While suspicions continue to swirl around how Amazon will innovate the space, companies like Apple and Uber have already started. Apple’s apps for iPads, iPhones and Apple Watches aid medical professionals in delivering personalized care and allow patients a consumer-friendly way of monitoring their health – tapping into the heart of user experience.

Uber, meanwhile, is in the fast lane to address the 3.6 million Americans who miss medical appointments due to lack of transportation. As a curbside customer service company they are driving the idea to offer patients with non-emergency needs a ride to their appointments. While the concept is still a way down the road, Uber’s beta mode is currently working with select centers and hospitals and on pace to service others in the coming year.

Vanessa Donohue, Account Supervisor


Agriculture and the Future of Food 

It is a good time to be in the agriculture industry. 2017’s ‘Agtech Investment Boom’ continued this year as investors doubled down on companies in fields like indoor/vertical farming and drone/sensor tech. As those indoor farming companies mature and the market feels the yield growth from those drones and sensors, look for those investment trends to stay on the up.

Don’t forget to keep an eye on the alternative protein space either. Plant-based meat companies like Impossible Foods and Beyond Meat significantly expanded their reach in 2018, signing partnership deals with the likes of White Castle and Kroger, and that growth is likely to rise. This could also be the year cell-based meat companies solve major research hurdles and starts pivoting to commercialization. Don’t listen to claims you’ll see these products in U.S. stores this year though – most companies estimate that’ll happen sometime in 2020 or 2021.

But the industry to watch out for most is cannabis. States across the U.S. are moving fast to advance cannabis-friendly policies for medical and adult use, with their Canadian neighbors providing a case study for legalization at scale. Expect more states (such as New York and New Jersey) to legalize adult use in 2019, and watch out for a rise in startup consolidation as larger holding companies ramp up M&A activities on their march to becoming vertically integrated cannabis conglomerates.

 Ari Marder, Business Development Executive


Increasing Equity in Cleaner, Smarter Technology 

Smart technology devices and mobility innovations tend to be built for and marketed toward specific audiences, such as elite buyers and early adopters. Many smart tech products that ultimately offer cost-savings are still sold at price points that are out of reach, and disadvantaged communities are often overlooked by the corporate entities that are leading the disruption. There are a wide range of barriers that can prevent individuals who are unbanked, low-income, don’t have smartphones or are differently-abled from accessing new mobility services.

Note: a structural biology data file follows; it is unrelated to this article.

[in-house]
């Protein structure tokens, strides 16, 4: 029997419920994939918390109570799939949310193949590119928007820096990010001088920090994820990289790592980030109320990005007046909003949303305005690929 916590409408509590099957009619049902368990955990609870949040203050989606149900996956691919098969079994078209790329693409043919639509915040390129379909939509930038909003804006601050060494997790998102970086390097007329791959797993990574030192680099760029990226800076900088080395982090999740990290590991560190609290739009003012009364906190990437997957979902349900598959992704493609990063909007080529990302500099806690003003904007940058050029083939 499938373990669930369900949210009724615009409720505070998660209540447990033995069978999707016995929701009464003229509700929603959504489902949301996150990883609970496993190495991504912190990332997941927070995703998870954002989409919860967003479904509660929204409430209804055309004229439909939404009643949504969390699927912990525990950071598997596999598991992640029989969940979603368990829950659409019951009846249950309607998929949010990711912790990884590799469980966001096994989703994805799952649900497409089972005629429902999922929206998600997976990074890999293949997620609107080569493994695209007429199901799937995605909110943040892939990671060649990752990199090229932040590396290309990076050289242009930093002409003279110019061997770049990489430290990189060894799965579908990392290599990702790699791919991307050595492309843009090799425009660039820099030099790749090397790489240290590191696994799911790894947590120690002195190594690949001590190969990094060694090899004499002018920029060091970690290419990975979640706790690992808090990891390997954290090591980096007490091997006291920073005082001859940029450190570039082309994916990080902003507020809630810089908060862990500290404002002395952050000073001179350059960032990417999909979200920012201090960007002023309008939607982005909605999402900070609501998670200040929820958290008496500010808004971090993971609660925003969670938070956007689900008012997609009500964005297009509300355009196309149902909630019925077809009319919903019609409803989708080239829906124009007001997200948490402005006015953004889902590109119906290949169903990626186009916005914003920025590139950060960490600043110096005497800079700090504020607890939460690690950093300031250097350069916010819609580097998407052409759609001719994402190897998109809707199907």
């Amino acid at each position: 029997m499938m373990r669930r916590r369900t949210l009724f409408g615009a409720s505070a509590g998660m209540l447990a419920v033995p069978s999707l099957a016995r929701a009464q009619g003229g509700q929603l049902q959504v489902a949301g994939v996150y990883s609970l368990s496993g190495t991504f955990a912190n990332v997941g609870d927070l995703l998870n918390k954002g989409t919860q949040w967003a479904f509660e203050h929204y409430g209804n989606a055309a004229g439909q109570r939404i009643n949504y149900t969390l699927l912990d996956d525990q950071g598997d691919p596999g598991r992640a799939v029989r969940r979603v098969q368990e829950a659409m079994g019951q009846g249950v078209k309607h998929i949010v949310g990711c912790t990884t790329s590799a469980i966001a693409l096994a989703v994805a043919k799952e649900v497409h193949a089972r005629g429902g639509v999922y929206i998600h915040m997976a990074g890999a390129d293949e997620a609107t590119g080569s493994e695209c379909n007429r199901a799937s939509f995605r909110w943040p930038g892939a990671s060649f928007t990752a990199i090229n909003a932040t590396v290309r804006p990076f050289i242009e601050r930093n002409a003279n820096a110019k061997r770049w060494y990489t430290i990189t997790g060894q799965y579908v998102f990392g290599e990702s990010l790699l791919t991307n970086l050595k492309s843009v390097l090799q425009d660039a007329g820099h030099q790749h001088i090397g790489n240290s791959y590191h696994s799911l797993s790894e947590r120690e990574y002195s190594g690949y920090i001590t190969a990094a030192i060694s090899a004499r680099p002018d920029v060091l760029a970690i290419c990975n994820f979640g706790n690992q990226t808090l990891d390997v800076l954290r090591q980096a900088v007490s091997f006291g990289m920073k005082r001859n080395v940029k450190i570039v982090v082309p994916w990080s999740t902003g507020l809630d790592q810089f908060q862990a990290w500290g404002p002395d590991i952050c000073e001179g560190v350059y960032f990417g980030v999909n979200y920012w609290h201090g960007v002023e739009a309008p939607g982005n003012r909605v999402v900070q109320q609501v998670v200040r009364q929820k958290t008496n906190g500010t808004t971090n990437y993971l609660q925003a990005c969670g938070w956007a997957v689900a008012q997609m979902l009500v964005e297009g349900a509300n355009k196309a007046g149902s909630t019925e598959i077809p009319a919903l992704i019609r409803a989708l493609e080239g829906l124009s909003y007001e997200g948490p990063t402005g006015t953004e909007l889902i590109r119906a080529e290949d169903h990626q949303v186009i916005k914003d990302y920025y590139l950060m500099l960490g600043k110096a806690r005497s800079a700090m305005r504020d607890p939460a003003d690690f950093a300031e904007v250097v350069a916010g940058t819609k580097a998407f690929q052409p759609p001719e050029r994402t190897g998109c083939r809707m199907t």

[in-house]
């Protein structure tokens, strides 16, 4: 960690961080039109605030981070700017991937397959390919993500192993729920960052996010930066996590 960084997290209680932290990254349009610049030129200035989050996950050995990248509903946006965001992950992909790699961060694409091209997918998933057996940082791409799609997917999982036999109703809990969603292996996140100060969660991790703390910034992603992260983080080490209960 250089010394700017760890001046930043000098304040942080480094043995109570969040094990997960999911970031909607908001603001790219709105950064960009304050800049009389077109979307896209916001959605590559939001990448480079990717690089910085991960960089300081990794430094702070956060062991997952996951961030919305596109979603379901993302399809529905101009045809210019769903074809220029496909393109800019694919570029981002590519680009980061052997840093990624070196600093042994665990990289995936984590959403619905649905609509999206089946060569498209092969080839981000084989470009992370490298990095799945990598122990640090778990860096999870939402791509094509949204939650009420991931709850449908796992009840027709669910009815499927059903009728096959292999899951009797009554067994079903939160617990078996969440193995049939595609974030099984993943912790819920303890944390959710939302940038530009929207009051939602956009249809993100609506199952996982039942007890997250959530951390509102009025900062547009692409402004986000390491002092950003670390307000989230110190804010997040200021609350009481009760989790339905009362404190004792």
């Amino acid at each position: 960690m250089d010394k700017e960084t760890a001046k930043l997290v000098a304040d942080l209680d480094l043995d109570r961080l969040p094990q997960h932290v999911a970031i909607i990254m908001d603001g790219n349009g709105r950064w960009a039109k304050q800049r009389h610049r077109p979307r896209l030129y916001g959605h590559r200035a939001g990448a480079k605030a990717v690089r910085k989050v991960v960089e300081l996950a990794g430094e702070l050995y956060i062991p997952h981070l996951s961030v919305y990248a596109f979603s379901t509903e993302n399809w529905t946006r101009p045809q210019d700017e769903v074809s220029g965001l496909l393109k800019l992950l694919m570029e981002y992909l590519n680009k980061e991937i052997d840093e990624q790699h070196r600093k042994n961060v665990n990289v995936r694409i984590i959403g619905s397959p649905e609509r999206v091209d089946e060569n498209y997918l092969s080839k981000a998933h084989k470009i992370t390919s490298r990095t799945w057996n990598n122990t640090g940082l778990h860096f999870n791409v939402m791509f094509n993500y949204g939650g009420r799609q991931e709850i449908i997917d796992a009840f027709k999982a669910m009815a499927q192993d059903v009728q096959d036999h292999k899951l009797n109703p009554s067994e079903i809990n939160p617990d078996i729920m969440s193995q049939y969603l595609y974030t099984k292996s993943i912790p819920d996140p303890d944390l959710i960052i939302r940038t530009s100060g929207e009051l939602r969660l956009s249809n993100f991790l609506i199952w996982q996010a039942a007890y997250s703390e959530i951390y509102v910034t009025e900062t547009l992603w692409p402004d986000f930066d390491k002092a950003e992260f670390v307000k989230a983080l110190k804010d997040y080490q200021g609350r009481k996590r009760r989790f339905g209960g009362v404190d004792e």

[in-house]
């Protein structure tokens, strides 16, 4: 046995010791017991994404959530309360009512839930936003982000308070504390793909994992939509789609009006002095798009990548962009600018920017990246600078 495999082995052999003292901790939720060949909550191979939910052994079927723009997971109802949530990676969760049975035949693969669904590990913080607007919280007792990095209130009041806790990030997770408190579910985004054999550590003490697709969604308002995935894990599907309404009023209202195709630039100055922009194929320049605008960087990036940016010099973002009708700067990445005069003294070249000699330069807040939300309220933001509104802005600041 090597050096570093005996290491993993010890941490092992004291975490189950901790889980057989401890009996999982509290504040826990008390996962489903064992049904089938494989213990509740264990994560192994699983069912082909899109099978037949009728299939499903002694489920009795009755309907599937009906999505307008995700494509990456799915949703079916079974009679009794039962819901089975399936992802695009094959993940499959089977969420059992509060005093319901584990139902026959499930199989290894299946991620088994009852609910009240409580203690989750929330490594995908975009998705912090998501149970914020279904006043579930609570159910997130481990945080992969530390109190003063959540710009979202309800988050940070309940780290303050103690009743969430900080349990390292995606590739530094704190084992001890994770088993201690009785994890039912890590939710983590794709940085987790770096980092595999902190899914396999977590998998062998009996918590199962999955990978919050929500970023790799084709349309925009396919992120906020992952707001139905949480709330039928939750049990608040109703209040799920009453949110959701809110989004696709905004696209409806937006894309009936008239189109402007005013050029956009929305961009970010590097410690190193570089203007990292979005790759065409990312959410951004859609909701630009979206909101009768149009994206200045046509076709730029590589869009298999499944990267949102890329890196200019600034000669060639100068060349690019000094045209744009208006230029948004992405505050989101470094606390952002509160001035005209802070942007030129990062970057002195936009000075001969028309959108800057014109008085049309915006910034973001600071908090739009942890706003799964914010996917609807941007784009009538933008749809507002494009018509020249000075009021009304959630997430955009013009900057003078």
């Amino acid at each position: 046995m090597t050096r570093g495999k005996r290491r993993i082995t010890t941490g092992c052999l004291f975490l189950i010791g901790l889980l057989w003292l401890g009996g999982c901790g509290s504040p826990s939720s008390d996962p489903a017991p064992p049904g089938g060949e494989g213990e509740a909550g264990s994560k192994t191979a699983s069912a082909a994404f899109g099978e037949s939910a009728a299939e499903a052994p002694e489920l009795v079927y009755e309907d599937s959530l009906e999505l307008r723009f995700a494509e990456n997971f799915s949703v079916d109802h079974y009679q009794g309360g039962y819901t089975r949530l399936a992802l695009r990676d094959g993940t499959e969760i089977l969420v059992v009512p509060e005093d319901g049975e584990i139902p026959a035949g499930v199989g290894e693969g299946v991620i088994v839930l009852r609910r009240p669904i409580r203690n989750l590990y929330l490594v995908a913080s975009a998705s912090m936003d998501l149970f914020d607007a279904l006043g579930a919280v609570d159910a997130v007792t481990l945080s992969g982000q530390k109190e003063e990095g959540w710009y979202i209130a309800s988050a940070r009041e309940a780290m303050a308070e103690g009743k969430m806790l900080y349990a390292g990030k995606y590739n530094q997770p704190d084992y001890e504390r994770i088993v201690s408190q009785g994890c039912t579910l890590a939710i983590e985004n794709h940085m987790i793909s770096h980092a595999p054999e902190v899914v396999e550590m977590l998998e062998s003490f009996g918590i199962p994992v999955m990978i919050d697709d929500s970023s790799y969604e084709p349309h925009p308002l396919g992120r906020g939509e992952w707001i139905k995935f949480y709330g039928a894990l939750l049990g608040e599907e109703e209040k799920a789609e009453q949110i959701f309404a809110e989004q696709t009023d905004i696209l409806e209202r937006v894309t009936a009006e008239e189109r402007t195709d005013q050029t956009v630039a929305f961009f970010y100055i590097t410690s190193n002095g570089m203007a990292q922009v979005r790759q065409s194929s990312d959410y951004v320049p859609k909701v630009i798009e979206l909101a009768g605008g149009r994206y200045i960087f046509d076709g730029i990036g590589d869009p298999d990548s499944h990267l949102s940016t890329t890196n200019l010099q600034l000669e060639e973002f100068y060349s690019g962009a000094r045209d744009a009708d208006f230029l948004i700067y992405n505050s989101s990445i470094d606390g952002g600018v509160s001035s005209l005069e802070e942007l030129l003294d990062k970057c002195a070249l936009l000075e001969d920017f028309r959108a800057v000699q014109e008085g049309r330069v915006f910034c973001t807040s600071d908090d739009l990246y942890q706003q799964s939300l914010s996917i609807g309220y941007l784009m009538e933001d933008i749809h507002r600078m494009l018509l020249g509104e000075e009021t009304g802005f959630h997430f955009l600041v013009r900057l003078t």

Next year, we will see more smart technology providers and mobility leaders recognize that working towards equal opportunity access benefits both consumers and the bottom line. The Google-Nest Power Project aims to install one million smart thermostats in income-qualified households within the next four years. This will save users energy while increasing the penetration of connected devices — ultimately helping Nest utility partners increase energy program participation. Optibus is a mobility innovator working alongside some of the nation’s largest transit system operators. The company uses machine-learning and advanced algorithms to improve services for all users while cutting operational costs. Envoy There is another example. The shared electric vehicle startup aims to to install 50% of their vehicle and chargers in low-income and disadvantaged communities, enabling residents to not only use their vehicles themselves but provide ride share services with them, creating another revenue stream for the communities. 2019 will provide us with more examples of corporations expanding access to smart technology and mobility offerings, ensuring everyone benefits from the latest and greatest innovations. 

 Liz Crumpacker, Account Supervisor


Thoughts or predictions to share? Contact us to continue the conversation.